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Good Natured Advice Thread (improving a business wardrobe)

Discussion in 'Classic Menswear' started by Claghorn, Jan 6, 2014.

  1. smittycl

    smittycl Well-Known Member

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    Archimede is another. I bought their Pilot H in 42mm. No logos onthe H version so it looks clean. Both Archimede and Stowa are really casemakers vs. watchmakers but still pretty impressive.

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  2. TM79

    TM79 Well-Known Member

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    I think it's the latter, which isn't bad considering they never had a proper sale before.
     
  3. sprout2

    sprout2 Well-Known Member

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    Thanks for confirming.

    What is everyone's choice for the worst menswear department store in New York, among those that are considered passably good? What is the worst of the best? My vote is Barney's.
     
  4. BespokeBrooklyn

    BespokeBrooklyn Well-Known Member

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    Hickey Freeman windowpane suit at a local thrift shop. $145. The trousers have never been worn, and are unhemmed. The jacket's pockets have been opened, but has no obvious signs of wear.

    There is a small moth hole on the front of the right trouser leg. Is that sort of thing possible to repair without ugly-ing up the suit? If so, would the cost of the repair be such that the suit is no longer worth buying?

    For what it's worth, this would be a "rotation" suit, mainly for the office -- I wouldn't wear wool this heavy to court or to dressy events.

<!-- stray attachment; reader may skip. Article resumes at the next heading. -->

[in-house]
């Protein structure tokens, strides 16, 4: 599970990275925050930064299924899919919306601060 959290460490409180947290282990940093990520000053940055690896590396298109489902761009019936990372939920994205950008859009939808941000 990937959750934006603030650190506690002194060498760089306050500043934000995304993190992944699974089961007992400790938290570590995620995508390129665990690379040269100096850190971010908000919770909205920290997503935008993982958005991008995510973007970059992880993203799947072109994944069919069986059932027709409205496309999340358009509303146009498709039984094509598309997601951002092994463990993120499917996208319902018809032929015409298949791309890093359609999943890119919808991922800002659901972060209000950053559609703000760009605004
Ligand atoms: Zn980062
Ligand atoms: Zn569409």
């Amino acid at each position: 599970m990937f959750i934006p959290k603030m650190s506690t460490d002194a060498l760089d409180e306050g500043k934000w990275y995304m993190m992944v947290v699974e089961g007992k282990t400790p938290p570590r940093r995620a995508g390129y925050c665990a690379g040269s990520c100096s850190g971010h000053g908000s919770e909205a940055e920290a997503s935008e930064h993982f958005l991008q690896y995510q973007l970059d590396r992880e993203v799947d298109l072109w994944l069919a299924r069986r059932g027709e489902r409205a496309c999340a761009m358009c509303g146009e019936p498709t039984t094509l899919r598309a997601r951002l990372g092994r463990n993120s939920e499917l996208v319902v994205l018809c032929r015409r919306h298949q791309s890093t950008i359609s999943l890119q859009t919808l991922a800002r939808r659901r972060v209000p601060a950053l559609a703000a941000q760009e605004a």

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  5. Caustic Man

    Caustic Man Well-Known Member

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    The hole can be repaired. The best looking option is re-weaving, a labor intensive and expensive method. There is a place near me in Chicago called Without A Trace that is one of the best in the country. You can send stuff there if you aren't local. They have repaired one of my jackets and do a great job. A pinhole cost me $80, so it ain't cheap.
     
    3 people like this.
  6. BespokeBrooklyn

    BespokeBrooklyn Well-Known Member

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    This is a photo of the hole:

    [​IMG]
     
  7. Caustic Man

    Caustic Man Well-Known Member

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    Looks about the same size as the hole I had repaired, but they can give you a specific quote. It's good that it's on a solid part of the cloth. Re-weaving patterned cloth is tricky and doesn't always look good.
     
    1 person likes this.
  8. BespokeBrooklyn

    BespokeBrooklyn Well-Known Member

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    What about the fit? Would you consider it to be worth buying at that price, considering the damage? If I can have it repaired and altered for a total of about $300?

    I work in a government office, so I need to wear a suit every day, but most people (myself included) wear inexpensive suits other than on days we're in court. I save my money for shoes and casual clothes. This would by, by far, the fanciest label in my work rotation.
     
    Last edited: Sep 15, 2016
  9. Caustic Man

    Caustic Man Well-Known Member

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    The fit isn't bad at all, IMO. Whether it is worth it is up to you. I can only tell you what I would do. Personally, Hickey Freeman is nice, but it is nowhere near top of the heap in terms of clothing manufacturers. With alterations and repairs you are looking at a budget of $445 for a used suit. For that money you could get a new Suit Supply suit that would probably look a little more contemporary.